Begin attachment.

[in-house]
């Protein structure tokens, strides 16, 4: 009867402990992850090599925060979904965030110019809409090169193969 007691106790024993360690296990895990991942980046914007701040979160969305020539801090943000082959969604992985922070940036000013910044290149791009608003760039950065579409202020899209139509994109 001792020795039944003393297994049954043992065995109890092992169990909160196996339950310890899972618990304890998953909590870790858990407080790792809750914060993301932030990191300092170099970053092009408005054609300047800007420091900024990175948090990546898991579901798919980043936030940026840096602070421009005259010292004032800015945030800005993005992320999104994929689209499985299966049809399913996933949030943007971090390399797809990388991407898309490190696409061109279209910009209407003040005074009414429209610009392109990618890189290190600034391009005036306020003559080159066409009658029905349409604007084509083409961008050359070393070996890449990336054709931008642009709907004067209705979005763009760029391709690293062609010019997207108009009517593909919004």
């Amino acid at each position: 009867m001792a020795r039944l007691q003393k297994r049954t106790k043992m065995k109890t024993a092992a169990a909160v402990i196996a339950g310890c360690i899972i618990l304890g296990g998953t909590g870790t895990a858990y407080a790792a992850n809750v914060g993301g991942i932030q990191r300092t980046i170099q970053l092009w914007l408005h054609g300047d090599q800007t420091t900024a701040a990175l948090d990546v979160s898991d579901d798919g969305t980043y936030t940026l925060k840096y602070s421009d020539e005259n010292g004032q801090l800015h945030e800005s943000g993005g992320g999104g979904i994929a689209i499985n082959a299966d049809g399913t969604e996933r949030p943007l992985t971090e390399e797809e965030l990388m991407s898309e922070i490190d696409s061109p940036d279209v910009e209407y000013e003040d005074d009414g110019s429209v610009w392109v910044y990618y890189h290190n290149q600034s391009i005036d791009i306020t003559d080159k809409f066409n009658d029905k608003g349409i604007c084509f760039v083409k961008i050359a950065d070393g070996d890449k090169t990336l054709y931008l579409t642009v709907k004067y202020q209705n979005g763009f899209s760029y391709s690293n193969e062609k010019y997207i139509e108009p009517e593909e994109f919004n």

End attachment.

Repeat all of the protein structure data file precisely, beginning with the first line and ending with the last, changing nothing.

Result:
[in-house]
């Protein structure tokens, strides 16, 4: 009867402990992850090599925060979904965030110019809409090169193969 007691106790024993360690296990895990991942980046914007701040979160969305020539801090943000082959969604992985922070940036000013910044290149791009608003760039950065579409202020899209139509994109 001792020795039944003393297994049954043992065995109890092992169990909160196996339950310890899972618990304890998953909590870790858990407080790792809750914060993301932030990191300092170099970053092009408005054609300047800007420091900024990175948090990546898991579901798919980043936030940026840096602070421009005259010292004032800015945030800005993005992320999104994929689209499985299966049809399913996933949030943007971090390399797809990388991407898309490190696409061109279209910009209407003040005074009414429209610009392109990618890189290190600034391009005036306020003559080159066409009658029905349409604007084509083409961008050359070393070996890449990336054709931008642009709907004067209705979005763009760029391709690293062609010019997207108009009517593909919004």
């Amino acid at each position: 009867m001792a020795r039944l007691q003393k297994r049954t106790k043992m065995k109890t024993a092992a169990a909160v402990i196996a339950g310890c360690i899972i618990l304890g296990g998953t909590g870790t895990a858990y407080a790792a992850n809750v914060g993301g991942i932030q990191r300092t980046i170099q970053l092009w914007l408005h054609g300047d090599q800007t420091t900024a701040a990175l948090d990546v979160s898991d579901d798919g969305t980043y936030t940026l925060k840096y602070s421009d020539e005259n010292g004032q801090l800015h945030e800005s943000g993005g992320g999104g979904i994929a689209i499985n082959a299966d049809g399913t969604e996933r949030p943007l992985t971090e390399e797809e965030l990388m991407s898309e922070i490190d696409s061109p940036d279209v910009e209407y000013e003040d005074d009414g110019s429209v610009w392109v910044y990618y890189h290190n290149q600034s391009i005036d791009i306020t003559d080159k809409f066409n009658d029905k608003g349409i604007c084509f760039v083409k961008i050359a950065d070393g070996d890449k090169t990336l054709y931008l579409t642009v709907k004067y202020q209705n979005g763009f899209s760029y391709s690293n193969e062609k010019y997207i139509e108009p009517e593909e994109f919004n």